Newville Borough resident Susan Wesner has been buying produce and flowers almost every week at the Farmers’ Market on the Lawn. And, she was back again to shop the local harvest Saturday outside of the John Graham Public Library.
Wesner said, “I like the fresh produce. I love the Kennebec potatoes that these guys have,” as she pointed to Horst’s produce stand.
Scott Horst and his sister Arlene operate the stand. Scott said they have a “real big” garden on their family’s property six miles north of Newville in Lower Mifflin Township.
“Most of it is extra of what we have,” said Scott.
And their excess would make other gardeners jealous. They brought a variety of produce to sell, including potatoes, red beets, herbs, peppers, peaches, tomatoes, jam, okra, hot peppers and wineberries. And if that wasn’t enough, there were handmade items like potholders, doilies, birdhouses and scrubbers.
A humble man, Scott confessed the peaches were not from his garden, but from Sunrise Orchards.
The Horst family has come to both years of the farmers’ market that began last year under the direction of former library director David Cubie. The new director, Mary Schoedel, has continued the event.
“It’s something that’s needed in the Newville community,” said Schoedel. “We offer locally grown produce and locally made items.”
The director estimates that five to seven vendors come each week along with 30-40 shoppers.
Market shopper turned vendor, Joann Cohick, was selling eggs and gladiolas for the first time at the market. A circulation clerk at the library, she came to sell the extra eggs from her six chickens that walk around on a property mostly in Upper Frankford Township.
Carol Graham (no relation to John Graham), while not there Saturday, usually sells handmade dolls and a few small paintings to add to the variety of the market’s offerings. The Newville resident has been making dolls “off and on” for 22 years.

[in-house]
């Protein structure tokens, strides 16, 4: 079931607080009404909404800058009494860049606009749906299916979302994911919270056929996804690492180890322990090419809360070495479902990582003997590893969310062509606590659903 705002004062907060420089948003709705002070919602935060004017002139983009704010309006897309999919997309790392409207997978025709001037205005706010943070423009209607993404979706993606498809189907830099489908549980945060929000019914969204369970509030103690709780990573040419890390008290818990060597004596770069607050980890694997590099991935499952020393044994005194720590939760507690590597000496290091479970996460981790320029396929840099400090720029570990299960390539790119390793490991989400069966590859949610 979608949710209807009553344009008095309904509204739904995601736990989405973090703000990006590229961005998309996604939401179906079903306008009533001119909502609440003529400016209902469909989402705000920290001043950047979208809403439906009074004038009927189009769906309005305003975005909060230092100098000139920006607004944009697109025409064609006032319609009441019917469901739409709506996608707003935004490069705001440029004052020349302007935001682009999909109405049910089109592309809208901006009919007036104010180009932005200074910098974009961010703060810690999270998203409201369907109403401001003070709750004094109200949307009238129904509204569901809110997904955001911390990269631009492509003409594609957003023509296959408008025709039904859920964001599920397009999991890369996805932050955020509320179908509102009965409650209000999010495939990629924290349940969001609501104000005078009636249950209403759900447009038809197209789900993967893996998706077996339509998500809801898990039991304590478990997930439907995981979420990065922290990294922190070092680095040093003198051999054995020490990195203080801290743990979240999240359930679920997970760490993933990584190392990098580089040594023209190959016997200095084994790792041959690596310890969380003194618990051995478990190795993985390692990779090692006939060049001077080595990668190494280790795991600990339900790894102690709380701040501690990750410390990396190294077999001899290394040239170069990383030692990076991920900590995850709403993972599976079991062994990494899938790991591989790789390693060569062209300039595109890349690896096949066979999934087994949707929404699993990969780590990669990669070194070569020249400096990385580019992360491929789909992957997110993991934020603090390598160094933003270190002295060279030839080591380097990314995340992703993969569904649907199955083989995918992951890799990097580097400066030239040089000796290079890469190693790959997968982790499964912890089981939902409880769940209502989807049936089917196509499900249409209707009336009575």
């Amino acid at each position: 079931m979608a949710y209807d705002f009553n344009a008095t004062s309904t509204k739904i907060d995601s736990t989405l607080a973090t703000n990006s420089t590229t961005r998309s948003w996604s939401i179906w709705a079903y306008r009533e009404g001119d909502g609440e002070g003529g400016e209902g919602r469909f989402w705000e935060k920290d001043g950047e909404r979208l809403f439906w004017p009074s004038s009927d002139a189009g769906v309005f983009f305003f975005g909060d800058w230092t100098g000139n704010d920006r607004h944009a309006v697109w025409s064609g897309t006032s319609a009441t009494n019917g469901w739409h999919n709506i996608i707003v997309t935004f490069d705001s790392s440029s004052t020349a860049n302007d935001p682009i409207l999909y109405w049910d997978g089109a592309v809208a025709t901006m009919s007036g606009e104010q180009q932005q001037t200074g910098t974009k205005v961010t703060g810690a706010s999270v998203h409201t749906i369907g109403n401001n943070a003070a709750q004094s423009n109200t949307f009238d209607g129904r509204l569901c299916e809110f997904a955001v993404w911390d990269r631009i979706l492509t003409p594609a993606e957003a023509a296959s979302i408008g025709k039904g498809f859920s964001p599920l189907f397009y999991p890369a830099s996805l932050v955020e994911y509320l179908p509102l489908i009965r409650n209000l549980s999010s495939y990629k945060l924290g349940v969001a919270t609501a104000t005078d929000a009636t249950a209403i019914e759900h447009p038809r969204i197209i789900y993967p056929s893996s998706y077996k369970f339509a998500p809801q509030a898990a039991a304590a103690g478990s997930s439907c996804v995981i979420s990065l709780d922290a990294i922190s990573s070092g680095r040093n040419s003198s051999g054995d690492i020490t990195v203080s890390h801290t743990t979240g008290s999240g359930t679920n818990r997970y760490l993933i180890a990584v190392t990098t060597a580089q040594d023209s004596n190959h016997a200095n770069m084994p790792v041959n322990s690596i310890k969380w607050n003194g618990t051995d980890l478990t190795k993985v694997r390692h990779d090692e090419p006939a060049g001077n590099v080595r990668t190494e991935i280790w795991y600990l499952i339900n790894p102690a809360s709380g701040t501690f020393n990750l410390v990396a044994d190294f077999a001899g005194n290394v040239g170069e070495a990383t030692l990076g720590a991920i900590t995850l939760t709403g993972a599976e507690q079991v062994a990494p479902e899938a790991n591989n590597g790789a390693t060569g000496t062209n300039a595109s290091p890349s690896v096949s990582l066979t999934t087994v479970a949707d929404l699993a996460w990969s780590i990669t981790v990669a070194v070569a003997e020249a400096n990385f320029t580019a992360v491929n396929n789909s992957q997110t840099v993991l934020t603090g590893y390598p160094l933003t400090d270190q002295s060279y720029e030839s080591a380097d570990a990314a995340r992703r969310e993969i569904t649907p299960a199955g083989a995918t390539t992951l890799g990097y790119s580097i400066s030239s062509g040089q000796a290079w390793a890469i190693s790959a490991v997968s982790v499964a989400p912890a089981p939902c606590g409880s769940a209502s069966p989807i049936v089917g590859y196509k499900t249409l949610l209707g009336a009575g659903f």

Bill Myers, of New Kingston, was also on the lawn to sell extra produce. With a stand called Bill’s Ridge Hill Garden, Myers is not in it for the money.
“It’s not to get rich,” explained Myers, who was born and raised in Newville. He brought potatoes, blueberries, onions and red beets, but once his broccoli is ripe, he said it’s a popular item.
Jennifer Conners, of Lucky Acres in Bloserville, can relate to Myers.
“I don’t make any money but I do make friends,” said Conners. “We like the social aspect.”
Nancy Markowitz, operating the Mike and Nancy’s Eggs stand, feels the same way.
“There is a nice camaraderie amongst the vendors,” said Markowitz. “Everyone is really helpful. People don’t know what they’re missing.”
Markowitz and her husband have chosen not to use chemicals on their “mini-farm.” And she has free-range chickens as well.
“We don’t want to hurt the environment,” explained Markowitz.
Mary Pat Henry, who operates the Totem Pole Farm stand, shares the same view on sustainability. Her small farm near Newville does not use pesticides or herbicides.
“It’s fresh off the vine,” said Henry. “You don’t know how old the produce is at the store.”
“I like to help out the local people,” said Wesner, while holding two bags of the most local produce around.